At the beginning of the month, children got a chance to experience nature, and art, on their own terms. The AVA Gallery, in partnership with the Vermont Institute of Natural Science (VINS), hosted a brand new program that they called Art in the Wild – A New Summer Art Camp Experience. AVA utilized their own studio space in Lebanon, NH as well as the City’s recently-conserved Jackson Conservation Area to give children ages 6 to 13 special places to explore and respond to the natural world.
I visited the camp mid-way through the one week camp session, and spent the morning with eleven children in the 10 to 13 year old group. As a staff member of UVLT, I was interested to see how a property conserved for public use was functioning in that role. Some people might think conserving property for public enjoyment serves only a passive role. AVA’s Art in the Wild stood as a unique example of both the energy that public enjoyment can embody as well as the educational benefit of permanently protecting a public natural area.
I arrived during check-in and exuberant campers of all ages rushed to greet their newfound friends as their parents signed them in. The room was filled with the chatter of small voices punctuated by the loud snap of “poppers”- a folded paper object that the campers made earlier in the week using origami techniques. Triangular in shape, the poppers were held by a corner and with the jerk of a wrist the paper deployed itself with a satisfying crack resembling that of a flag caught in the wind. I was struck that in this small sliver of time, unprompted, the kids seized the chance to keep creating. Soon paper airplanes filled the air in joyful creative chaos.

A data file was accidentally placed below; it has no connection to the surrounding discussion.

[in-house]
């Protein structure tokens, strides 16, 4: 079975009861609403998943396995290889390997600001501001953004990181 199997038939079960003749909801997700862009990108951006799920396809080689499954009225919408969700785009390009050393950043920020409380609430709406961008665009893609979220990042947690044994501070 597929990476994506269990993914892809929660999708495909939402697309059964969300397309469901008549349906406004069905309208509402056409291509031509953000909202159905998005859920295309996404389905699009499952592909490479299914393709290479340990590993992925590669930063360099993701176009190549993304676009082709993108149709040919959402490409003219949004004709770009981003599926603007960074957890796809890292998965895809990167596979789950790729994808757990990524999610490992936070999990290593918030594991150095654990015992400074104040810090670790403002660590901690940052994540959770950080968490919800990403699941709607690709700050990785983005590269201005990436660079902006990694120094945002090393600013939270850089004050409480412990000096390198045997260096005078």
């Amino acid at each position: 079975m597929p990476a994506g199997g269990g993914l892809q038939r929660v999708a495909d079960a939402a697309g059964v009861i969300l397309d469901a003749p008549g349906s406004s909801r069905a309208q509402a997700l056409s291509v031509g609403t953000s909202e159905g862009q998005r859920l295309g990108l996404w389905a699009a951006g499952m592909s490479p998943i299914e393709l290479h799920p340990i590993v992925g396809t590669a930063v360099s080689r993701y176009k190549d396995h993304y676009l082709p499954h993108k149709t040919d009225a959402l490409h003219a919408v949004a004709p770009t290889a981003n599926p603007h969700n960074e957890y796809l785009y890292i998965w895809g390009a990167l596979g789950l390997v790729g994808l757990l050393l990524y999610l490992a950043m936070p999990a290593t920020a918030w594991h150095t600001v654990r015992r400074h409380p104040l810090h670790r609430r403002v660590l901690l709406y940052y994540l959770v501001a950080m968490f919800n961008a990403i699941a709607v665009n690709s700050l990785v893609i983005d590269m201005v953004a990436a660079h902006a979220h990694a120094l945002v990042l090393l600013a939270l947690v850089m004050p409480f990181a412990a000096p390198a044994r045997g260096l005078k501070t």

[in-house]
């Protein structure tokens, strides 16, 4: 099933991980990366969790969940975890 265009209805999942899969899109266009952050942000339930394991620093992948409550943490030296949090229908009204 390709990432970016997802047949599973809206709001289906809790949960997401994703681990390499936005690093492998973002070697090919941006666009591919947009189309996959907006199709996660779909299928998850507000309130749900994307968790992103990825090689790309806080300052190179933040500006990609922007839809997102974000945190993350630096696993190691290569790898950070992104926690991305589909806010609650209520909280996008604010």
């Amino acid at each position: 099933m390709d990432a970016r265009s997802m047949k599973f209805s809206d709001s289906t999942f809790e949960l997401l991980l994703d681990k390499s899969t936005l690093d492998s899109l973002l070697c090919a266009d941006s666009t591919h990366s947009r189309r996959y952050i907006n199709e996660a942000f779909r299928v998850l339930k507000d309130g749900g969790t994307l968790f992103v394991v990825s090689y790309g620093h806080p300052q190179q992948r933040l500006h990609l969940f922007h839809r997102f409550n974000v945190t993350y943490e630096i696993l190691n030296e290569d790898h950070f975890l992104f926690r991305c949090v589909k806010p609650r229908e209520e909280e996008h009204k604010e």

Once everyone arrived, the two age groups disbanded to different studios for a brief outline of the morning’s activities. For my group it was an intense planning session for the game ‘capture-the-flag’. Longtime educator, artist, and AVA staff member, Murray Ngoima, explained to me that each day was structured similarly. Mornings were spent outside on the conserved land, and afternoons allowed the campers time in the studio to respond to the first part of their day. Each day’s activities built a little on top of the day before. For example, the first day started with an exploration of the conserved land including use of compasses and maps showing the boundary of the property. Today, with bragging rights and glory on the line, the children would use the same maps and their new-found familiarity with the land to plan their flag hiding strategy.
Once it appeared that everyone was satisfied with their scheme, preparations began for our exit to the woods. Each child was reminded to bring a snack, water, and wear bug repellant, and with a flurry of lunchboxes and aerosol cans, we were off!
The Jackson Conservation Area is located on the eastern edge of downtown Lebanon, an easy 15 minute walk from the AVA Gallery. Purchased by the city, the nearly 16 acre area is primarily forested but also contains nearly three acres of open fields. The property has a history of public use by neighbors and other community members who walk the trails and enjoy recreating in the fields. The previous owners welcomed this public access and are pleased that its permanent protection by the City of Lebanon ensures residents can continue to benefit from this natural area.